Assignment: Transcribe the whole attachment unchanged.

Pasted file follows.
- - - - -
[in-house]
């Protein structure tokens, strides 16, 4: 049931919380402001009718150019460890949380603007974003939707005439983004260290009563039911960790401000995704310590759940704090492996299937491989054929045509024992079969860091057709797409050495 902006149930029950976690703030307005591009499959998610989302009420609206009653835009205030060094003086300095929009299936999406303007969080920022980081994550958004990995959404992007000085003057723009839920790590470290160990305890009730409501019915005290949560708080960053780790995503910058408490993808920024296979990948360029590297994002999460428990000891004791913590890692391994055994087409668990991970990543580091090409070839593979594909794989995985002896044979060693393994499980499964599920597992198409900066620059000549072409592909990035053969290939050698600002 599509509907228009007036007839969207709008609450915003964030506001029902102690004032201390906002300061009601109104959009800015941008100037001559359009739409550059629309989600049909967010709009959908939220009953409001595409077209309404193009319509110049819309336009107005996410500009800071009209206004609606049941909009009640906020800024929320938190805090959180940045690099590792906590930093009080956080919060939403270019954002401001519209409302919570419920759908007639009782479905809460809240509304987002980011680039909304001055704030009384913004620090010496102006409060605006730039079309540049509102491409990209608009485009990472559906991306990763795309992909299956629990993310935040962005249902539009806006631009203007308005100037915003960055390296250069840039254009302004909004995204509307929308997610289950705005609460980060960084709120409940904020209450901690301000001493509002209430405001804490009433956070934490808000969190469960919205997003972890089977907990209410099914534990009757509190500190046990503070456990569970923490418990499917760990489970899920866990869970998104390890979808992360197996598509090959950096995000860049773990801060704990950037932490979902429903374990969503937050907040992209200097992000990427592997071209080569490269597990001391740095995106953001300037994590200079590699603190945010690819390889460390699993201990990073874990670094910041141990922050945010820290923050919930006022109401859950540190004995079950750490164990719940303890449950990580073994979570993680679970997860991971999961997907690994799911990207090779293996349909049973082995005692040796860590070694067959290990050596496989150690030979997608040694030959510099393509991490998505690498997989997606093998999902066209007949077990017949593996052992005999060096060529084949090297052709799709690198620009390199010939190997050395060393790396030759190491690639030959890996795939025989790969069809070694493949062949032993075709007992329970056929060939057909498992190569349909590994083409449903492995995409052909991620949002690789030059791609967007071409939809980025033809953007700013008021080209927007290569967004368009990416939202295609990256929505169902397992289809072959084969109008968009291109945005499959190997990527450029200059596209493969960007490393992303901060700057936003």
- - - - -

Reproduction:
[in-house]
């Protein structure tokens, strides 16, 4: 049931919380402001009718150019460890949380603007974003939707005439983004260290009563039911960790401000995704310590759940704090492996299937491989054929045509024992079969860091057709797409050495 902006149930029950976690703030307005591009499959998610989302009420609206009653835009205030060094003086300095929009299936999406303007969080920022980081994550958004990995959404992007000085003057723009839920790590470290160990305890009730409501019915005290949560708080960053780790995503910058408490993808920024296979990948360029590297994002999460428990000891004791913590890692391994055994087409668990991970990543580091090409070839593979594909794989995985002896044979060693393994499980499964599920597992198409900066620059000549072409592909990035053969290939050698600002 599509509907228009007036007839969207709008609450915003964030506001029902102690004032201390906002300061009601109104959009800015941008100037001559359009739409550059629309989600049909967010709009959908939220009953409001595409077209309404193009319509110049819309336009107005996410500009800071009209206004609606049941909009009640906020800024929320938190805090959180940045690099590792906590930093009080956080919060939403270019954002401001519209409302919570419920759908007639009782479905809460809240509304987002980011680039909304001055704030009384913004620090010496102006409060605006730039079309540049509102491409990209608009485009990472559906991306990763795309992909299956629990993310935040962005249902539009806006631009203007308005100037915003960055390296250069840039254009302004909004995204509307929308997610289950705005609460980060960084709120409940904020209450901690301000001493509002209430405001804490009433956070934490808000969190469960919205997003972890089977907990209410099914534990009757509190500190046990503070456990569970923490418990499917760990489970899920866990869970998104390890979808992360197996598509090959950096995000860049773990801060704990950037932490979902429903374990969503937050907040992209200097992000990427592997071209080569490269597990001391740095995106953001300037994590200079590699603190945010690819390889460390699993201990990073874990670094910041141990922050945010820290923050919930006022109401859950540190004995079950750490164990719940303890449950990580073994979570993680679970997860991971999961997907690994799911990207090779293996349909049973082995005692040796860590070694067959290990050596496989150690030979997608040694030959510099393509991490998505690498997989997606093998999902066209007949077990017949593996052992005999060096060529084949090297052709799709690198620009390199010939190997050395060393790396030759190491690639030959890996795939025989790969069809070694493949062949032993075709007992329970056929060939057909498992190569349909590994083409449903492995995409052909991620949002690789030059791609967007071409939809980025033809953007700013008021080209927007290569967004368009990416939202295609990256929505169902397992289809072959084969109008968009291109945005499959190997990527450029200059596209493969960007490393992303901060700057936003």